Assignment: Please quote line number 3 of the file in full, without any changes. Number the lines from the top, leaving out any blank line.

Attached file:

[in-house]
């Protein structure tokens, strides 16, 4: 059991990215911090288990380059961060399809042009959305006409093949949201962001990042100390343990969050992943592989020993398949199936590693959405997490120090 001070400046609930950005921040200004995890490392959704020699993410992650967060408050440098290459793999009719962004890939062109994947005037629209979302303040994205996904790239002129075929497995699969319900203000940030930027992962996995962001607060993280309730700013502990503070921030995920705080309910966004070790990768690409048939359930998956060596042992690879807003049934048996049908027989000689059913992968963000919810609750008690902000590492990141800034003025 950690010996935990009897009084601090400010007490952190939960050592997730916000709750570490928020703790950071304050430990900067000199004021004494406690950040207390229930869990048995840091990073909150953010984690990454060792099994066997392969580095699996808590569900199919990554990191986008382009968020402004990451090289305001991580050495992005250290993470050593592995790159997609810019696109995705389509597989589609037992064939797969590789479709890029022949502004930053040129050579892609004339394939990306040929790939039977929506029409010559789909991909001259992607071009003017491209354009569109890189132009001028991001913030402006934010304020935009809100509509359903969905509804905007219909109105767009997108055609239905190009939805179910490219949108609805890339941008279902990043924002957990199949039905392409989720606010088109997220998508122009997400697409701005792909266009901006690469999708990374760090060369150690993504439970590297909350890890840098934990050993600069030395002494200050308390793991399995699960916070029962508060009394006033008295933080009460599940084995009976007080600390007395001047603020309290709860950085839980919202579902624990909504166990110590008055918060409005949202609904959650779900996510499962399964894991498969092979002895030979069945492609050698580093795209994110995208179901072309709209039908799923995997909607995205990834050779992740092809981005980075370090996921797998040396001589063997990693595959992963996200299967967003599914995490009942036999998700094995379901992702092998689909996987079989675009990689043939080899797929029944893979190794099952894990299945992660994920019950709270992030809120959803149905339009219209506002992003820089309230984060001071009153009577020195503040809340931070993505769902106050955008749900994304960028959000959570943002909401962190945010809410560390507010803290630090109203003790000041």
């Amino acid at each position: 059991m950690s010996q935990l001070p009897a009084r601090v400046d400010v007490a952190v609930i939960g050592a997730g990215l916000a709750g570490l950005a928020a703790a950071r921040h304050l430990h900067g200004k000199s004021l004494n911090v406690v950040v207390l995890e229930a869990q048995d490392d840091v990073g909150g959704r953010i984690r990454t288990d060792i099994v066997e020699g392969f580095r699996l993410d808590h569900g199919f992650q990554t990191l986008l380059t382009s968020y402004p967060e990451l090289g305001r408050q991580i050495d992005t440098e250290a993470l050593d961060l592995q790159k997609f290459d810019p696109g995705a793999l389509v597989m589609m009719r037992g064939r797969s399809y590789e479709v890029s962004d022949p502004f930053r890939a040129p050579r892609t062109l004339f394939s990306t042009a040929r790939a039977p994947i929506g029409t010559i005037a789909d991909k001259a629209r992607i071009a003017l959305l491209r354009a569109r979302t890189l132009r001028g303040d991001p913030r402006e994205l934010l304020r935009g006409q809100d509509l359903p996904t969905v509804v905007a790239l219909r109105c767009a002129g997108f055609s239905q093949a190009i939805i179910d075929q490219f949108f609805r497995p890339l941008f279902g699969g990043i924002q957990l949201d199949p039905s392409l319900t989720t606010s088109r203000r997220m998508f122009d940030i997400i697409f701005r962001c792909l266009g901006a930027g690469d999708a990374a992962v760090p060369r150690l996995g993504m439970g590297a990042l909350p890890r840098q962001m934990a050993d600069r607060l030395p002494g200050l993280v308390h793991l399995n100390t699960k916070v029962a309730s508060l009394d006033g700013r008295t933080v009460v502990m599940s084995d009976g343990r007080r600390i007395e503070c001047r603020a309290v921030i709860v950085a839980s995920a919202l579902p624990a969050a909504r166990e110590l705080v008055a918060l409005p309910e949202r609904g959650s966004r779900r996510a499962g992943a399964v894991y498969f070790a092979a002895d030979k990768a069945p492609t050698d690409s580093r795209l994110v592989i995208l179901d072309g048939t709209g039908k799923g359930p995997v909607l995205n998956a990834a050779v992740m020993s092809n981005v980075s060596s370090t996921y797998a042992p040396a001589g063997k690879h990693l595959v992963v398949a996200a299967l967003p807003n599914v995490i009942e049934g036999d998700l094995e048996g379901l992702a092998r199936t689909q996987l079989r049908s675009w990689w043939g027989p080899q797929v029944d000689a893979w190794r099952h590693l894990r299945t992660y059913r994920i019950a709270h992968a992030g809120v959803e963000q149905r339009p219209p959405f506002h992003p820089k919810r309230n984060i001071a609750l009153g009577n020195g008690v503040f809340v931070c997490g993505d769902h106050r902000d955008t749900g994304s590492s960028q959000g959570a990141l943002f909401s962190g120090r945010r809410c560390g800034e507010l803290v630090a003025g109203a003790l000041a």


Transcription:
């Amino acid at each position: 059991m950690s010996q935990l001070p009897a009084r601090v400046d400010v007490a952190v609930i939960g050592a997730g990215l916000a709750g570490l950005a928020a703790a950071r921040h304050l430990h900067g200004k000199s004021l004494n911090v406690v950040v207390l995890e229930a869990q048995d490392d840091v990073g909150g959704r953010i984690r990454t288990d060792i099994v066997e020699g392969f580095r699996l993410d808590h569900g199919f992650q990554t990191l986008l380059t382009s968020y402004p967060e990451l090289g305001r408050q991580i050495d992005t440098e250290a993470l050593d961060l592995q790159k997609f290459d810019p696109g995705a793999l389509v597989m589609m009719r037992g064939r797969s399809y590789e479709v890029s962004d022949p502004f930053r890939a040129p050579r892609t062109l004339f394939s990306t042009a040929r790939a039977p994947i929506g029409t010559i005037a789909d991909k001259a629209r992607i071009a003017l959305l491209r354009a569109r979302t890189l132009r001028g303040d991001p913030r402006e994205l934010l304020r935009g006409q809100d509509l359903p996904t969905v509804v905007a790239l219909r109105c767009a002129g997108f055609s239905q093949a190009i939805i179910d075929q490219f949108f609805r497995p890339l941008f279902g699969g990043i924002q957990l949201d199949p039905s392409l319900t989720t606010s088109r203000r997220m998508f122009d940030i997400i697409f701005r962001c792909l266009g901006a930027g690469d999708a990374a992962v760090p060369r150690l996995g993504m439970g590297a990042l909350p890890r840098q962001m934990a050993d600069r607060l030395p002494g200050l993280v308390h793991l399995n100390t699960k916070v029962a309730s508060l009394d006033g700013r008295t933080v009460v502990m599940s084995d009976g343990r007080r600390i007395e503070c001047r603020a309290v921030i709860v950085a839980s995920a919202l579902p624990a969050a909504r166990e110590l705080v008055a918060l409005p309910e949202r609904g959650s966004r779900r996510a499962g992943a399964v894991y498969f070790a092979a002895d030979k990768a069945p492609t050698d690409s580093r795209l994110v592989i995208l179901d072309g048939t709209g039908k799923g359930p995997v909607l995205n998956a990834a050779v992740m020993s092809n981005v980075s060596s370090t996921y797998a042992p040396a001589g063997k690879h990693l595959v992963v398949a996200a299967l967003p807003n599914v995490i009942e049934g036999d998700l094995e048996g379901l992702a092998r199936t689909q996987l079989r049908s675009w990689w043939g027989p080899q797929v029944d000689a893979w190794r099952h590693l894990r299945t992660y059913r994920i019950a709270h992968a992030g809120v959803e963000q149905r339009p219209p959405f506002h992003p820089k919810r309230n984060i001071a609750l009153g009577n020195g008690v503040f809340v931070c997490g993505d769902h106050r902000d955008t749900g994304s590492s960028q959000g959570a990141l943002f909401s962190g120090r945010r809410c560390g800034e507010l803290v630090a003025g109203a003790l000041a």